Grace to you and peace from God Our Father and the Lord Jesus Christ.

Pastor Alan Watt

Last month President Trump announced that he and six members of Congress had crafted a document. A basic outline for Congress to use to write and pass a major bill on tax reform, it’s entitled, a Unified Framework for Fixing Our Broken Tax Code. Before the ink on which this proposal was printed was even dry, there were those who, on the one hand, were extolling its supposed virtues while, on the other hand, were those who were vilifying its supposed evils.

No big surprise there, which means we had better prepare ourselves for yet another legislative slugfest.[i]

In whatever way we look at it, taxes have seemingly forever been a huge bone of contention. It was certainly like that in Jesus’ day—maybe even worse. In today’s gospel, two groups used that issue to lay a trap for him. The interesting thing is that these two groups—some Pharisees and some Herodians—generally didn’t like each other. But they both disliked Jesus even more. As the saying goes: “The enemy of my enemy is my friend.” For their part, the Pharisees—and the Jewish people as a whole—were not against paying taxes per se. But they were when they had to pay them to a foreign government occupying their land and often mistreating them. For their part, the Herodians were more accepting of these taxes. The Roman Empire at least gave enough money to Herod so he and his court could maintain the lavish lifestyle they were accustomed to.

Jesus answering the question about paying taxes seemed, for him, a no-win situation. If he said paying them was just fine, he would anger his fellow Jews. If he said it was unlawful, then he’d be in big trouble with the Romans. So the answer he gave was remarkable in that it avoided either pitfall. Since the coin known as the denarius—which was often the amount of the tax—had printed on it the image and name of the emperor, telling them to give what supposedly already belonged to Caesar was the perfect response. Once again, Jesus made those who would do him harm look like fools. At the same time, we must remember that’s only the first part of his answer—to give to the emperor the things that belong to the emperor. The second part makes Jesus’ words not only remarkable, but also profound: “and [give] to God the things that are God’s.”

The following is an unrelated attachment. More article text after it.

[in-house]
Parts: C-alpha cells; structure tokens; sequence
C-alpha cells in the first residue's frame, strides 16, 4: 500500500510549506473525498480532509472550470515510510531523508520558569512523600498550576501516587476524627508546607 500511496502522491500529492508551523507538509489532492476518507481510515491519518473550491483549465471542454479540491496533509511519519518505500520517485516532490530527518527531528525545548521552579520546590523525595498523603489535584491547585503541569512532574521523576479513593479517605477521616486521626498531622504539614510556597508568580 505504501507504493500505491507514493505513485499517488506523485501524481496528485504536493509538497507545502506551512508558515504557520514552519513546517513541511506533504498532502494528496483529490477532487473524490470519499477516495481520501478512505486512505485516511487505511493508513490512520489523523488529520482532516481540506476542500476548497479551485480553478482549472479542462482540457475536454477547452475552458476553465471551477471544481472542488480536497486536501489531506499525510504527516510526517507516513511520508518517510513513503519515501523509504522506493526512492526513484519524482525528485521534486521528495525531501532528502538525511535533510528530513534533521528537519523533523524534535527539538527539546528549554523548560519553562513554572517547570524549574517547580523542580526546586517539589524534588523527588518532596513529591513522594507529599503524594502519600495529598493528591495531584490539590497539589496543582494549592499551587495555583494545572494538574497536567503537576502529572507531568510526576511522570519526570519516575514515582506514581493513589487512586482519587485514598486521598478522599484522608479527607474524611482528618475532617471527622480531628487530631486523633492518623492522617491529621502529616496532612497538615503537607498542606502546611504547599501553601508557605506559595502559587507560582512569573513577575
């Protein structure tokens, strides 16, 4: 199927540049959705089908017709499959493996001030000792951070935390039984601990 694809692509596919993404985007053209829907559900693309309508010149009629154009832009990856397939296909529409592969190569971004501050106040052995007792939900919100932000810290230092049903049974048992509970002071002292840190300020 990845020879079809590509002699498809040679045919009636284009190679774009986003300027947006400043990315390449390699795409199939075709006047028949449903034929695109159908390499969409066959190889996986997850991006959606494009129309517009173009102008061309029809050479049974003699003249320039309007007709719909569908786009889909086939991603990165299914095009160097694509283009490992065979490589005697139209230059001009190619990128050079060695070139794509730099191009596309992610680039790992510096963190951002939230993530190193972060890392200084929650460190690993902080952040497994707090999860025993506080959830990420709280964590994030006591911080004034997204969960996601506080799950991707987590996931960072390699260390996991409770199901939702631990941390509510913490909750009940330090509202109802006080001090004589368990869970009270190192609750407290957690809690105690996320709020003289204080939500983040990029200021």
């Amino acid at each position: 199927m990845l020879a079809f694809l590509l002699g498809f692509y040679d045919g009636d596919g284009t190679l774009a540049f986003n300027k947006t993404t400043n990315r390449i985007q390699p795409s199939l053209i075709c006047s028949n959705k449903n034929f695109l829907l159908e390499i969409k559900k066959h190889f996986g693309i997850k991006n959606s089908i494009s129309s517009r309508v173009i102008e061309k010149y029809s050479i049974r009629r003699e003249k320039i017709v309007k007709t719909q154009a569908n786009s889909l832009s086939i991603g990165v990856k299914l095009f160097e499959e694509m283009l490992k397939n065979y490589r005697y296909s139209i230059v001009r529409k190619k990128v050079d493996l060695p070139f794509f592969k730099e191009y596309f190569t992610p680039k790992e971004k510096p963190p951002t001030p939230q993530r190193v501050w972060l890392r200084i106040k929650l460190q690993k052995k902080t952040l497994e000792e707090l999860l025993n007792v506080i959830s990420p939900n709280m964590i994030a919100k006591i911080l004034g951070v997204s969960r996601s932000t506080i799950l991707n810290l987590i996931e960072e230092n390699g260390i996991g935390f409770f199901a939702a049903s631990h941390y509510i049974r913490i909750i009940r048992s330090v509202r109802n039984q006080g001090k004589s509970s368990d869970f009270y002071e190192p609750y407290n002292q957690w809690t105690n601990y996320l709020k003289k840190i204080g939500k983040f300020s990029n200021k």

What is implied here, I believe, is that everything belongs to God—that all good things we have and the good things that everyone else has, come from the one who has made us. What we do, then, with what we’ve been given says something about our allegiance to God—whether and how much we reflect values that come from God.

Now, that may sound like a great lead-in to a stewardship message. And, in a sense, I guess that’s what I have today. But what I more specifically want to do is speak about Christian stewardship as we live it out in our public lives. In other words, how do we practice our allegiance to God not only in how we treat other individuals in our day-to-day lives, but also in how we apply our values to society at large? That’s where things can get tricky, because, if you’ve never noticed it before, we Christians don’t always agree when it comes to some issues in our communities, in our nation, and even in the rest of the world.

Yet that’s what I want us to do—to consider more thoughtfully what it means to render unto Caesar what belongs to Caesar and to God what belongs to God. Put another way, how do we always know when it’s right to obey the law of the land and when it isn’t, because it conflicts with the law of God? That can end up being difficult. Even in scripture itself, we sometimes get mixed messages. For example, in Romans 13, we read:

Let every person be subject to the governing authorities; for there is no authority except from God, and those authorities that exist have been instituted by God. Therefore whoever resists [such] authority resists what God has appointed…”

Clear enough, but then we read something completely different in the Book of Acts—when, sometime after the Day of Pentecost, the high priest of the temple had Peter arrested because of preaching in public about the resurrection of Jesus. The priest said to him: “We gave you strict orders not to teach in [his] name, yet here you have filled Jerusalem with your teaching.” Peter’s response? “We must obey God rather than men.”